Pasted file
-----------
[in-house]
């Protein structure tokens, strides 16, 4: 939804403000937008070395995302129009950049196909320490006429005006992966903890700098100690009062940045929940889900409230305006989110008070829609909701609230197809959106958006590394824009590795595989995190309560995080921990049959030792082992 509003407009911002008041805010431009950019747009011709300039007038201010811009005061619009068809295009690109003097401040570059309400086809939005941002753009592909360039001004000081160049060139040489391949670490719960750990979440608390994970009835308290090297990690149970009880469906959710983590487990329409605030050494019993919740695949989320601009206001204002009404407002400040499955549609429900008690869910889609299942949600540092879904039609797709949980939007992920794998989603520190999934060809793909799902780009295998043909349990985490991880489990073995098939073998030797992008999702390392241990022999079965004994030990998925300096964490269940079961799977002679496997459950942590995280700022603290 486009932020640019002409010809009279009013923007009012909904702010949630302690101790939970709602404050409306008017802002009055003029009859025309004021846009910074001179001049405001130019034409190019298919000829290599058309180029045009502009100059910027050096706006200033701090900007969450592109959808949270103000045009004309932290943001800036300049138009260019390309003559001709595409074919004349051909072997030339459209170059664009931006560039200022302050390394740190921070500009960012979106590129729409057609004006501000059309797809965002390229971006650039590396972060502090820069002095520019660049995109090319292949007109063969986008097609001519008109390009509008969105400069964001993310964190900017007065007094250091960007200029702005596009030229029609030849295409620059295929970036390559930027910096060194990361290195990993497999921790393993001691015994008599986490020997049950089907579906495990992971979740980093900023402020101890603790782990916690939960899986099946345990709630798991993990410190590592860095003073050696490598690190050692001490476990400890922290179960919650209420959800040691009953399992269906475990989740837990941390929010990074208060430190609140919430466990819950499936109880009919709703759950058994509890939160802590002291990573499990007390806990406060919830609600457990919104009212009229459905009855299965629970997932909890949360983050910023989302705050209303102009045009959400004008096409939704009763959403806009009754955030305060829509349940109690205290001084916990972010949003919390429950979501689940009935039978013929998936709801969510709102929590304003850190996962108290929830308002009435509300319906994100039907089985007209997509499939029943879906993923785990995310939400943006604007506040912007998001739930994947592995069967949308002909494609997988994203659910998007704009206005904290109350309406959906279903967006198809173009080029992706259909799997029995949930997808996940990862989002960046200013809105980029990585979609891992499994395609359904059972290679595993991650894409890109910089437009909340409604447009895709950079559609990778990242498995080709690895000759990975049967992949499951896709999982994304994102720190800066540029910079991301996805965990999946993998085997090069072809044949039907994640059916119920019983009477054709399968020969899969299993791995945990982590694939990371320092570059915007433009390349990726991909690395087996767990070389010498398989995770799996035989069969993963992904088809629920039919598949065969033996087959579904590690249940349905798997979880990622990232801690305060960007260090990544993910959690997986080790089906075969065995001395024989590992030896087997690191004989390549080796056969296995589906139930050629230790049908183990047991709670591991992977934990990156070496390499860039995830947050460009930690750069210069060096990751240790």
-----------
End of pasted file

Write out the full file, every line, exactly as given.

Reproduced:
[in-house]
């Protein structure tokens, strides 16, 4: 939804403000937008070395995302129009950049196909320490006429005006992966903890700098100690009062940045929940889900409230305006989110008070829609909701609230197809959106958006590394824009590795595989995190309560995080921990049959030792082992 509003407009911002008041805010431009950019747009011709300039007038201010811009005061619009068809295009690109003097401040570059309400086809939005941002753009592909360039001004000081160049060139040489391949670490719960750990979440608390994970009835308290090297990690149970009880469906959710983590487990329409605030050494019993919740695949989320601009206001204002009404407002400040499955549609429900008690869910889609299942949600540092879904039609797709949980939007992920794998989603520190999934060809793909799902780009295998043909349990985490991880489990073995098939073998030797992008999702390392241990022999079965004994030990998925300096964490269940079961799977002679496997459950942590995280700022603290 486009932020640019002409010809009279009013923007009012909904702010949630302690101790939970709602404050409306008017802002009055003029009859025309004021846009910074001179001049405001130019034409190019298919000829290599058309180029045009502009100059910027050096706006200033701090900007969450592109959808949270103000045009004309932290943001800036300049138009260019390309003559001709595409074919004349051909072997030339459209170059664009931006560039200022302050390394740190921070500009960012979106590129729409057609004006501000059309797809965002390229971006650039590396972060502090820069002095520019660049995109090319292949007109063969986008097609001519008109390009509008969105400069964001993310964190900017007065007094250091960007200029702005596009030229029609030849295409620059295929970036390559930027910096060194990361290195990993497999921790393993001691015994008599986490020997049950089907579906495990992971979740980093900023402020101890603790782990916690939960899986099946345990709630798991993990410190590592860095003073050696490598690190050692001490476990400890922290179960919650209420959800040691009953399992269906475990989740837990941390929010990074208060430190609140919430466990819950499936109880009919709703759950058994509890939160802590002291990573499990007390806990406060919830609600457990919104009212009229459905009855299965629970997932909890949360983050910023989302705050209303102009045009959400004008096409939704009763959403806009009754955030305060829509349940109690205290001084916990972010949003919390429950979501689940009935039978013929998936709801969510709102929590304003850190996962108290929830308002009435509300319906994100039907089985007209997509499939029943879906993923785990995310939400943006604007506040912007998001739930994947592995069967949308002909494609997988994203659910998007704009206005904290109350309406959906279903967006198809173009080029992706259909799997029995949930997808996940990862989002960046200013809105980029990585979609891992499994395609359904059972290679595993991650894409890109910089437009909340409604447009895709950079559609990778990242498995080709690895000759990975049967992949499951896709999982994304994102720190800066540029910079991301996805965990999946993998085997090069072809044949039907994640059916119920019983009477054709399968020969899969299993791995945990982590694939990371320092570059915007433009390349990726991909690395087996767990070389010498398989995770799996035989069969993963992904088809629920039919598949065969033996087959579904590690249940349905798997979880990622990232801690305060960007260090990544993910959690997986080790089906075969065995001395024989590992030896087997690191004989390549080796056969296995589906139930050629230790049908183990047991709670591991992977934990990156070496390499860039995830947050460009930690750069210069060096990751240790």